100. In my judgment thus, there was acknowledgment of liability on the part of KRC on no less than three occasions. On 15 October 2013, on 17 March 2014 and on 19 November 2014. Accordingly, the running of limitation period re-started pursuant to s.23(3) of the Limitation of Actions Act and will expire on 14 October 2019.
101. I come to the question as to whether Telkom rendered services.
102. This question, in my judgment, is easily answered by the acknowledgments made by KRC. Pre 1999 the services were definitely rendered by Telkom’s predecessor in title; that is to say, KPTC. Post 1999, the services were by Telkom who controlled the PSTN. The acknowledgments point to this fact as proven. The evidence by PW1 regarding the meetings and minutes of meetings which were availed in proof of evidence,would also corroborate the fact that the services for which payment was being sought were rendered by Telkom. I hasten to add that DW1 did not testify to the contrary.
103. What then is the quantum of the services rendered?
104. Telkom has laid claim to Kshs. 217,100,360.92. It is stated that this is the quantum as regards the reconciled accounts. Telkom also availed various bills and invoices, which KRC contested as “ computer generates” and nothing more. PW1 testified that the original invoices and bills had been sent to KRC and hence the reliance on the records.
105. There is evidence that bills and invoices seemed to have formed the basis of reconciliations. In view of the acknowledgments as well as request for bills by KRC which request was honoured and the bills partly accepted by KRC, I have great doubts about KRC’s case that the bills are false and merely “computer generates” and no more. The bills and invoices , in my judgment, on a balance of probabilities are genuine and relate to the services provided to KRC by Telkom. The contemporaneous documents upon which Telkom relied to support its case, in my view, support this finding.
106. One such document was the letter of 19 November 2014.
107. KRC at trial simply dismissed the letter as a forgery. I have already determined that in the absence of any proper pleading of the allegation of fraud and in the absence of any evidence to support such allegation, I must reject KRC’s stand and submission of forgery. I hold the letter good to its words.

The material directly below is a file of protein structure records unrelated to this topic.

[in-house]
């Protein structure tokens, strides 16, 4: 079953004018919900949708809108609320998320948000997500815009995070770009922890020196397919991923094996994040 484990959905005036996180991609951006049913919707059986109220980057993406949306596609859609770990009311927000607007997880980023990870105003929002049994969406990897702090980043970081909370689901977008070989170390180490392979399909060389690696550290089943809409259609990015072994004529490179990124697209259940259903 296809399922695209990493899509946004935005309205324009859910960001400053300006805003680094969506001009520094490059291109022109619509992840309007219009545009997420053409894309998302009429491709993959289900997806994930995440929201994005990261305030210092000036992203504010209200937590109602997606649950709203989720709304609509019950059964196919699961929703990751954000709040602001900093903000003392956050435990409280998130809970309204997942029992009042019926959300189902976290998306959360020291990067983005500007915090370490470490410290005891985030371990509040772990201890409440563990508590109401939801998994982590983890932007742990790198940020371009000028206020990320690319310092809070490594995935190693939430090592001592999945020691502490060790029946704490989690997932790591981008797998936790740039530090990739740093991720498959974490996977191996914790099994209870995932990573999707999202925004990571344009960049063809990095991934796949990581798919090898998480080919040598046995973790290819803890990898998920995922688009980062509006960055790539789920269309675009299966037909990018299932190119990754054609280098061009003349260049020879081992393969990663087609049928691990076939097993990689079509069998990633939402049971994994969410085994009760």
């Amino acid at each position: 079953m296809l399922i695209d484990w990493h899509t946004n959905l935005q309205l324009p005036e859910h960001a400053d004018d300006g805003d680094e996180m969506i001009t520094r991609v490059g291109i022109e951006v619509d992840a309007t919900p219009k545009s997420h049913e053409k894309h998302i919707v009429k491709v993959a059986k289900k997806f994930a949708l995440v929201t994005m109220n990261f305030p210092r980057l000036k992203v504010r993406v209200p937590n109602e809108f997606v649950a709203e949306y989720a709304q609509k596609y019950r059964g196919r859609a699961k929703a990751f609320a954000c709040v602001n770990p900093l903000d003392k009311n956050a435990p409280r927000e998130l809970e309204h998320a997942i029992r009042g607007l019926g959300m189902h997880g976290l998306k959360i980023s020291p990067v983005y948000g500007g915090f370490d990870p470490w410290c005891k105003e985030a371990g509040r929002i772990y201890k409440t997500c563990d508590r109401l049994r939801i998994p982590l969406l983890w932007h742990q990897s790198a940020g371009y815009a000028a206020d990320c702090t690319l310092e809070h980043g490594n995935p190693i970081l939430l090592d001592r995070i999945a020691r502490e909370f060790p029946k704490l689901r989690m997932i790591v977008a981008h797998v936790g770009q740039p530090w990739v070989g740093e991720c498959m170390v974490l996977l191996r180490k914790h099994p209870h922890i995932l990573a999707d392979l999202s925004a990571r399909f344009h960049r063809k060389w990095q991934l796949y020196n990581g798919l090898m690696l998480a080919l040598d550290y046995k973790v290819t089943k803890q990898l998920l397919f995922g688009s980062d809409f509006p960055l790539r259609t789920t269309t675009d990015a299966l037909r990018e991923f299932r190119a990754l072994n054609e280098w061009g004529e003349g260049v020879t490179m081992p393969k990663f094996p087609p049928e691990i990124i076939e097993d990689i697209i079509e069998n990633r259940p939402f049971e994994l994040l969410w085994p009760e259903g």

108. The letter of 19 Novemebr 2014, in my judgment, constituted an express admission of KRC’s liability to the amount of Kshs. 58,519,128.41. The admission was clear and unequivocal after the ascertainment and perusal of bills and invoices supplied to KRC by Telkom. I do not find it proper that KRC may be allowed to renege on the contents of this letter of 19 November 2014.
109. Post November 2014, Telkom again in pursuit of settlement of the debt by KRC supplied bills and invoices to KRC. PW1’s testimony which I have no reason to doubt and which was not contested was that both KRC’s and Telkom’s representatives met. Again, the parties agreed on time-lines for payment and for KRC to provide proof of any previous payments. KRC honoured none.
110. I must also state that in my judgment, contested or erroneous invoices or bills do not necessarily defeat claims made for services rendered. Proof of services having been supplied and appropriated by the defendant is enough to entitle a claimant to the price for the same. Where the price is not shown to have been agreed or that the price claimed is the market price, the claimant will be awarded such price as constitutes a reasonable compense.
111. KRC may raise questions on the invoices but ,in my judgement, the invoices did not solely constitute Telkom’s proof of the amount claimed. This is well founded in the acknowledgements.
Conclusion, summary and disposal
112. Let me now finally draw the threads together.
113. The evidence has revealed that KRC knew of Telkom’s claim. KRC had issues. KRC acknowledged its liability to a maximum of Kshs 217,100,360.90. KRC did this after a reconciliation process. KRC then expressly admitted to pay Telkom the amount of Kshs 58, 519,128.41. Even after supply of bills and invoices as requested by KRC, Telkom never got paid. Consistently, Telkom continued to supply the bills when requested, even long after KRC had acknowledged its indebtedness. Telkom was all along acting in good faith and seeking a solution on how KRC was to settle the amounts outstanding.
114. As to the issues reserved I answer them as follows in summary:
114.1. As to whether the claim by Telkom is validly before the court, the answer is yes. The claim is not time-barred and Telkom have the standing to bring and pursue it.
114.2. As to whether Telkom provided PSTN and Data services to KRC, the answer is yes. Through self and through its predecessor in title.
114.3. As to whether KRC acknowledged and admitted the debt due to Telkom, the answer is yes. KRC is bound by the acknowledgments and admissions.
115. For all the reasons given in this judgment, I am satisfied and now conclude that the claim by Telkom is valid and has been established to the required standard.
116. I accordingly enter judgment for Telkom in the sum of Kshs 217,100,360.90 together with interest. I see no reason to depart from my jurisdiction to order that costs should follow the event. Telkom will have the costs of the suit to be taxed, failing any agreement on the same.
117. Decree accordingly.
Dated, signed and delivered at Nairobi this 2nd day of February 2018.